in response to:
I’m just as concerned as Michael Ruse about the implied assumptions behind the claim that science is “the best (perhaps the only) way of genuinely knowing the world.” In fact, saying the the sentence applies only to empirical matters helps things not at all! Because the implicit presumption is that things that cannot be known in the “best way,” i.e. by science, are not worth studying at all. Forgive me if I’m suspicious about the generosity of scientists at large, but they are quite happy to reduce away the phenomena that are central to the meaning of our lives, like emotions, internal thought, or altriusm. Scientists have spent decades of ignoring and attacking those who criticize the assumptions of genetic determinism, rational actor theory, behaviorism, and so on. Only in the face of persistent (and obvious) failure have whole fields (biology, economics, psychology) changed course, and then only in minimally partial ways. Moreover, there has been little deep reflection among scientists as a whole about their own culture and prejudices and why, for example, they occupy an increasingly embattled position in society.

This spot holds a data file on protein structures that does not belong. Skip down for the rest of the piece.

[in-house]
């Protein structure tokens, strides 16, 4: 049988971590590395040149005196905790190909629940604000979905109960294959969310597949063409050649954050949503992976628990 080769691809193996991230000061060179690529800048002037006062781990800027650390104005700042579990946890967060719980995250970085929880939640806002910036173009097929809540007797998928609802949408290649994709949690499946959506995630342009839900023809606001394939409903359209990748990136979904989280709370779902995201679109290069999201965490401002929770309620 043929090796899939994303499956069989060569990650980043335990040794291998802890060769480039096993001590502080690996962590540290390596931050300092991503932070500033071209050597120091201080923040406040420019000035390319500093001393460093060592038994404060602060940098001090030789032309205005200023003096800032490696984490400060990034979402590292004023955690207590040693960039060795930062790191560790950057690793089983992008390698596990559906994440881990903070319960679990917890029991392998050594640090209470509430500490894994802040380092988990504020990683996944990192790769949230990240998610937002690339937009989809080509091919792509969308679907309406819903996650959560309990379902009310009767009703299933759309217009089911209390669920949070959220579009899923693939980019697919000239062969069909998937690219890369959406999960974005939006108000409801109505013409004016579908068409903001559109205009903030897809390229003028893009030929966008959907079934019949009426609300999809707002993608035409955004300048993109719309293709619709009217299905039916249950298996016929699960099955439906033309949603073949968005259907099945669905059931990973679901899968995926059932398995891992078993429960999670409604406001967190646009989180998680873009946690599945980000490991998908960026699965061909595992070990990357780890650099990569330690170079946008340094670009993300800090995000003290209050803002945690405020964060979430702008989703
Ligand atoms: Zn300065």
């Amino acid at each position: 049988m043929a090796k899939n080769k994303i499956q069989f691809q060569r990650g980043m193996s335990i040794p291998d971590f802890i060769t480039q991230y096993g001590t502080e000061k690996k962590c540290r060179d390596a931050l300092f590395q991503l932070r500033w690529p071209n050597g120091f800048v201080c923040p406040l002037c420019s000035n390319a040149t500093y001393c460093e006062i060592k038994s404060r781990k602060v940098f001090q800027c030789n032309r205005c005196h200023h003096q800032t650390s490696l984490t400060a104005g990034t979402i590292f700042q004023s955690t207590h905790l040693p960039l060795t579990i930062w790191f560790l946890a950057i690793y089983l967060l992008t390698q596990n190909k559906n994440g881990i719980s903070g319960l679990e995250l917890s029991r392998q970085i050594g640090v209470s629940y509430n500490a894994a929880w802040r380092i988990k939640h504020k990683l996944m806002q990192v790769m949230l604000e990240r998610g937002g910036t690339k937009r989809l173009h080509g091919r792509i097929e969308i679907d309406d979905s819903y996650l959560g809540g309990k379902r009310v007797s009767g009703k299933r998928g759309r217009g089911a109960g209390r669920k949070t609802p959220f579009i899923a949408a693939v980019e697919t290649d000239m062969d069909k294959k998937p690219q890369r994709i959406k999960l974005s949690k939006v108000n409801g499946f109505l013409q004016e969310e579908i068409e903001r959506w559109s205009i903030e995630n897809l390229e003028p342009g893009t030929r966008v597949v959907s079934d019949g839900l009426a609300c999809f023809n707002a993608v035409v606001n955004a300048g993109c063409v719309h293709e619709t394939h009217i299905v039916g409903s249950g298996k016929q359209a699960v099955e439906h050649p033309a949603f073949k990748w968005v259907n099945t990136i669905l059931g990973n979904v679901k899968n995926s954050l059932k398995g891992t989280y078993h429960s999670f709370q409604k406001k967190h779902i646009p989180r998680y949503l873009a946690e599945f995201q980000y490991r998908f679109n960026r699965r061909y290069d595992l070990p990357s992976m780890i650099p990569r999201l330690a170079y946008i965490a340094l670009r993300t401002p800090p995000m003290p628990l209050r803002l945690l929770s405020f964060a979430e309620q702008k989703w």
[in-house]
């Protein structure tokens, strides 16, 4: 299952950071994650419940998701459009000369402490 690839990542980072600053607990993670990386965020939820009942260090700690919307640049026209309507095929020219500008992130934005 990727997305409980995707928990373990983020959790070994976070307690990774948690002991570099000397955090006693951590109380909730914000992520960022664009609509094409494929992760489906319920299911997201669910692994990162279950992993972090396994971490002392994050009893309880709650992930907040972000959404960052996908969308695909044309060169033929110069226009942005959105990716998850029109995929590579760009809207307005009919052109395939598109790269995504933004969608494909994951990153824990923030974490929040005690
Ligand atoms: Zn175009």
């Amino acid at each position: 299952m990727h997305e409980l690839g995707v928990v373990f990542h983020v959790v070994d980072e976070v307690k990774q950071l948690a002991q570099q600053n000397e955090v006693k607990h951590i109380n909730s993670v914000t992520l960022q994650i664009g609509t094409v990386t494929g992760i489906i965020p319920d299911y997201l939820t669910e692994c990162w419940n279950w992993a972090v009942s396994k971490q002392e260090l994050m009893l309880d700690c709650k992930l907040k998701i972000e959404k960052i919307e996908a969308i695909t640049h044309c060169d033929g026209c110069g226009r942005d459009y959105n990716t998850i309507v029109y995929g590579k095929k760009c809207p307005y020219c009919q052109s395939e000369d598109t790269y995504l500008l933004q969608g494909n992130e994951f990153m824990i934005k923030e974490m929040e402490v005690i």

So in a broad way, I would agree that “using experience as a guide to my actions” is the best way of genuinely knowing the world. But that is a very open-ended idea, and it is hardly what most people have in mind when they refer to science today. I certainly do not embrace reductive science as “the best way” of knowing, and I would not limit my notion of experience to what happens in scientific labs. The day I feel scientists positively embrace that open-ended conception of experience is the day I will stop worrying about what motivates people to claim they (and only they) possess “the best (perhaps the only) way of genuinely knowing about the word.”